CrashCourse Literature and other educational YouTube videos are essential mechanisms for connecting students and the general public to the humanities. Public humanities projects are in an intellectual tug-of-war between what academia and the diverse developing public want them to be, but that contention can and should be mediated using new media tools like CrashCourse Literature. CrashCourse Literature's emphasis on bringing the reader to the text and the text to the reader, echoes the goals of reception theory. Reception theory focuses on finding meaning in a literary text using the reader's horizon of expectations more than an a traditional, essentialist, "original' reading of a text. Analyzing public humanities projects like CrashCourse Literature through the lens of reception theory can help to show why the public uses them to connect more fully with the humanities. Within the texts of the videos "Fate, Family, and Oedipus Rex: Crash Course Literature 202," "Shakespeare's Sonnets: Crash Course Literature 304", "Like Pale Gold--The Great Gatsby Part I: Crash Course English Literature #4," and "Was Gatsby Great? The Great Gatsby Part 2: Crash Course English Literature #5," I see two distinct levels of reception that influence and strengthen each other: 1. First level of reception: CrashCourse interacts with and refracts the texts they are explicating based on where the reader is in time and space. 2. Meta-reception: CrashCourse interacts and connects with the viewers of the video by interpreting their viewers' responses to said text. CrashCourse's use of popular culture references, references to current or familiar social, political, and cultural ideologies, jokes, validations of viewers previous literary experiences, informal language all situated well within sound academic scholarship constitute examples of first-level and meta-reception. CrashCourse Literature sees the humanities, and fictional literature in particular, as exercises in empathy. Accordingly, they treat their approach to the text (first-level reception) and their viewers response to the text (meta-reception) with the same empathetic care. Public humanities projects that use new media well, allow public access to and connection with scholarly discussion and information. If academic institutions want to continue humanities research and discussion in a way that keeps their publics enthusiastically engaged, they will find good tools in CrashCourse Literature, which is engaging precisely in the kind of intellectual work and dialogue the academic establishment needs in order to stay relevant and significant to the publics they serve.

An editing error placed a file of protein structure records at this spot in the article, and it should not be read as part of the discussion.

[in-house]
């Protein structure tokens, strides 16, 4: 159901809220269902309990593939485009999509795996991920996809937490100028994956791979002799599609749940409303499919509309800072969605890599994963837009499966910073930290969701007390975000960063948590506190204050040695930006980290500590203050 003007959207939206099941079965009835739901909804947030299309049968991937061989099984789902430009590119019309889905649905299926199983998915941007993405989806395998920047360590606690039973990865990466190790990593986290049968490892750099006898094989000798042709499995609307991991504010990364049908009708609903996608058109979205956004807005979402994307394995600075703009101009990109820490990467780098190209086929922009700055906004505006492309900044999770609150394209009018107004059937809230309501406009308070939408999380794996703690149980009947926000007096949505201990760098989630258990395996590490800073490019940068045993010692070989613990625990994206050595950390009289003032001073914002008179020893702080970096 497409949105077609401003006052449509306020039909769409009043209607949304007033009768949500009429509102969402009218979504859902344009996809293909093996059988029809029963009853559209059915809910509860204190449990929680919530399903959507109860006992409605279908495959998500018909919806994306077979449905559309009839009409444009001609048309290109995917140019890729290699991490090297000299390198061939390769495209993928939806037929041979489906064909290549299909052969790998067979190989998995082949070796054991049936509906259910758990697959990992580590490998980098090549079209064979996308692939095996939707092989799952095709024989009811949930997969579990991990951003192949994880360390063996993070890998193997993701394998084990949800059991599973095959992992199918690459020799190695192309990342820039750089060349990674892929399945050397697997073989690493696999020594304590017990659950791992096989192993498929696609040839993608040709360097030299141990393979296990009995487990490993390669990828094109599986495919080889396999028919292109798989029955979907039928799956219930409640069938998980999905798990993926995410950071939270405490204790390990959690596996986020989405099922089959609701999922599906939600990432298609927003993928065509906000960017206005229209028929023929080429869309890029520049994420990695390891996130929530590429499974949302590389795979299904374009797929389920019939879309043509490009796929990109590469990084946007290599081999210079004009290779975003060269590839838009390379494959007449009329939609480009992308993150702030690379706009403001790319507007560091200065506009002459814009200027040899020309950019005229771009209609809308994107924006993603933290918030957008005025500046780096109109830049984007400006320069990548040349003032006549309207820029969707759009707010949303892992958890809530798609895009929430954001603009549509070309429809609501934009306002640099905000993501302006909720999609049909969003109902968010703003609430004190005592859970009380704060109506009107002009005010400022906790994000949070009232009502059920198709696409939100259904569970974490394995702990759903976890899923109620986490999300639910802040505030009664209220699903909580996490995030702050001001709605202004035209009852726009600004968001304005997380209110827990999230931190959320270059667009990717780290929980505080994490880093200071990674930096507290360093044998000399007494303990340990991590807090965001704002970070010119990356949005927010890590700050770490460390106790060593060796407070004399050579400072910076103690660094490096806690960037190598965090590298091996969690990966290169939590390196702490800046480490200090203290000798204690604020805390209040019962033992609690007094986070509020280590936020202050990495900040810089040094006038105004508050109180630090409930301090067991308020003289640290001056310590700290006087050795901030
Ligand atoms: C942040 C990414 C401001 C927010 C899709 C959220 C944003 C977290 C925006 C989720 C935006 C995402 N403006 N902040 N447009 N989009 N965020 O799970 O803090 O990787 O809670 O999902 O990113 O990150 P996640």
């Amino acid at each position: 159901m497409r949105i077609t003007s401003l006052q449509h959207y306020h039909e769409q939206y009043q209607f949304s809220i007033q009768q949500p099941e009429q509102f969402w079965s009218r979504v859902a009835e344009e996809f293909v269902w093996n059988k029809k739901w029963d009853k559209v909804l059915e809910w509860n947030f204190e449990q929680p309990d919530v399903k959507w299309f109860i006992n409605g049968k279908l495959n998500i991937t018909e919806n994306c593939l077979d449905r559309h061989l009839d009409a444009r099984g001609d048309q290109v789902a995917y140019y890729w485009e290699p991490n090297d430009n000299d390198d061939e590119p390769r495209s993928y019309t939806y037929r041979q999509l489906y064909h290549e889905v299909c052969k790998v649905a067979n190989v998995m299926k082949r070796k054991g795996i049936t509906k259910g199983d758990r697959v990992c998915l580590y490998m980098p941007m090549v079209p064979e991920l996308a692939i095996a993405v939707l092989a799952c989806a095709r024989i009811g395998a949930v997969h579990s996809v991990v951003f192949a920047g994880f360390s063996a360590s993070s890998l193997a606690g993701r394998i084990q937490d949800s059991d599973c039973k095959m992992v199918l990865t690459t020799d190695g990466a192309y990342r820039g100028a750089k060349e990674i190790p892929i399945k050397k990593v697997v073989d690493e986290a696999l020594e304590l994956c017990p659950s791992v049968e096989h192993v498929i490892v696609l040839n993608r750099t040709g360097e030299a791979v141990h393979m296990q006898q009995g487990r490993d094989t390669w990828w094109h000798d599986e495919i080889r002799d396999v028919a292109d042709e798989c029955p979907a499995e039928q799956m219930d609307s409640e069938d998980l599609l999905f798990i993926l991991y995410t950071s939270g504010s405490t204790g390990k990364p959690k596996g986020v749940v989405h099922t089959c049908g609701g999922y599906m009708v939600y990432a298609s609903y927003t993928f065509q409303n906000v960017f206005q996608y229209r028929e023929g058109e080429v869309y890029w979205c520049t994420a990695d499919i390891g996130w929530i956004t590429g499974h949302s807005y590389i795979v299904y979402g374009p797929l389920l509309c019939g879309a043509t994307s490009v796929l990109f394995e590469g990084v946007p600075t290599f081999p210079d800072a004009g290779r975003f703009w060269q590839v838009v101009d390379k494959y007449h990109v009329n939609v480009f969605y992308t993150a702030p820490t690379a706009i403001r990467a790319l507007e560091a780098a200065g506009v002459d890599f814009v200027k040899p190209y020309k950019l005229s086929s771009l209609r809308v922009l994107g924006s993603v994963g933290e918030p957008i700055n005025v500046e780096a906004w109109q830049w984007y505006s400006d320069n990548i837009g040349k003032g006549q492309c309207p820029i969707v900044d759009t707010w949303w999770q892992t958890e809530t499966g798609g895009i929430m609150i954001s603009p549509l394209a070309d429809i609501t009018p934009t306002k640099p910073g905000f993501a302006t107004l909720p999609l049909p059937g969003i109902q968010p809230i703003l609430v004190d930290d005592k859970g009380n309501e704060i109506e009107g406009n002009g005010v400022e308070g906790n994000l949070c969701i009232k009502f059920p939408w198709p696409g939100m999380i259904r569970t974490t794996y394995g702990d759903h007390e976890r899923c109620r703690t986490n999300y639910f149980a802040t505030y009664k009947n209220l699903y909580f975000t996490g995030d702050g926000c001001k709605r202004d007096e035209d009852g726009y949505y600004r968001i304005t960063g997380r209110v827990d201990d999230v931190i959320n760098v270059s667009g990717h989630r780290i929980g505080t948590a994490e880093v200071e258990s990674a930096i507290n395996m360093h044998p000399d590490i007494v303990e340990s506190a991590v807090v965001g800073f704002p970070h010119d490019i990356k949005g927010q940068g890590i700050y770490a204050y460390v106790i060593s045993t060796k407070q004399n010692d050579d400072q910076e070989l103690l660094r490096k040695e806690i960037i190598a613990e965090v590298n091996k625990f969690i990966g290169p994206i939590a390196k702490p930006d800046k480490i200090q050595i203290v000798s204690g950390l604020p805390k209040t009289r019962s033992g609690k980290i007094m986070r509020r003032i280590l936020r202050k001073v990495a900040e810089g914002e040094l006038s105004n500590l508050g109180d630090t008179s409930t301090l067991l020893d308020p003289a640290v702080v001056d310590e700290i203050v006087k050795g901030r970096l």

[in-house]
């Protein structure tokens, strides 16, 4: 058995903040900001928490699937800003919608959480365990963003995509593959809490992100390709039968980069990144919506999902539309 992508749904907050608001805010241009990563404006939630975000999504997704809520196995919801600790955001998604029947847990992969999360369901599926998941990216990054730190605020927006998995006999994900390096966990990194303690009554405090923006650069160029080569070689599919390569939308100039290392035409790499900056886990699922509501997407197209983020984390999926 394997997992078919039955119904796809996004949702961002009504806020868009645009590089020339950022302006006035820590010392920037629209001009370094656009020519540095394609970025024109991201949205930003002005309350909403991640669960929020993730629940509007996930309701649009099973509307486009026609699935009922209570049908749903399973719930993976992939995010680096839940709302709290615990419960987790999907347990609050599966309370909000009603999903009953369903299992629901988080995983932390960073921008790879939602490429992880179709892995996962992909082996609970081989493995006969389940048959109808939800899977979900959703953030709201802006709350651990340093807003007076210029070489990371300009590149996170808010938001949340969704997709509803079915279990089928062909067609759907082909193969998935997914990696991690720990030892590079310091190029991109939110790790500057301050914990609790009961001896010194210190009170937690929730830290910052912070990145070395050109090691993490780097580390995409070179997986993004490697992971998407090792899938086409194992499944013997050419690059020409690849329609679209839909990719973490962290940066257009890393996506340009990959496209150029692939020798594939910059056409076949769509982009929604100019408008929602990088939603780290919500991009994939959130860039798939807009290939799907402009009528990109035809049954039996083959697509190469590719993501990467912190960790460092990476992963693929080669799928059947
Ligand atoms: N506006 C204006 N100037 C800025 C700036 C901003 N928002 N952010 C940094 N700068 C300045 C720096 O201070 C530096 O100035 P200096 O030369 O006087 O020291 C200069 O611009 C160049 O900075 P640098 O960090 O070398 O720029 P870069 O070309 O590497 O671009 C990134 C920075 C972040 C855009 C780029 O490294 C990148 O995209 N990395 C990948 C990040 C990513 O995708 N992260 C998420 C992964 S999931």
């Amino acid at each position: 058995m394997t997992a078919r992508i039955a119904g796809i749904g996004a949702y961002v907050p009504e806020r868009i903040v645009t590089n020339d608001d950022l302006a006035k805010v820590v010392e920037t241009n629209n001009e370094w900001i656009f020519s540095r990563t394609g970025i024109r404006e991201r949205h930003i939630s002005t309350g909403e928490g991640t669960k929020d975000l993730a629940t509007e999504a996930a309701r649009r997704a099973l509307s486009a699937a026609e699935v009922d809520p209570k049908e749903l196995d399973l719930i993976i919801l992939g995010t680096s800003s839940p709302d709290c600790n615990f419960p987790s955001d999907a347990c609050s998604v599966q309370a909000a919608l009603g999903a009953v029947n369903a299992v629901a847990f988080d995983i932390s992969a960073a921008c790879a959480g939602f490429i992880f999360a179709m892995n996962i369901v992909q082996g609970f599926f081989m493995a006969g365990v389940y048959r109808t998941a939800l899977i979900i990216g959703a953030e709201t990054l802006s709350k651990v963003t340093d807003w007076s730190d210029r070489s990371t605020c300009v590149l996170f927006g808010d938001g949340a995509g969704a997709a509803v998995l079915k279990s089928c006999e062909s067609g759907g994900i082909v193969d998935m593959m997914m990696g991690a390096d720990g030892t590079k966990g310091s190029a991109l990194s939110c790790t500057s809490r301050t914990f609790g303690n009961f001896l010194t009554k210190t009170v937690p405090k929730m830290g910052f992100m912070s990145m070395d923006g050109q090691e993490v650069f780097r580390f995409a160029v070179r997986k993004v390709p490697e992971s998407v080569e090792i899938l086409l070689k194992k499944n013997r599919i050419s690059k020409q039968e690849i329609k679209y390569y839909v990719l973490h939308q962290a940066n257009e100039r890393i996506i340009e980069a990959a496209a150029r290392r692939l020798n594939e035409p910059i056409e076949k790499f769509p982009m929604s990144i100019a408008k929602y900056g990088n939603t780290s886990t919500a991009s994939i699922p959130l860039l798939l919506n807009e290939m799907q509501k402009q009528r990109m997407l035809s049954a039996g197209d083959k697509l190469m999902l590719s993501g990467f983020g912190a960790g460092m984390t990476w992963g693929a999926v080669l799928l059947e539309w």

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YouTube, educational video, CrashCourse Literature, reception theory, horizon of expectations, first-level reception, meta-reception, public humanities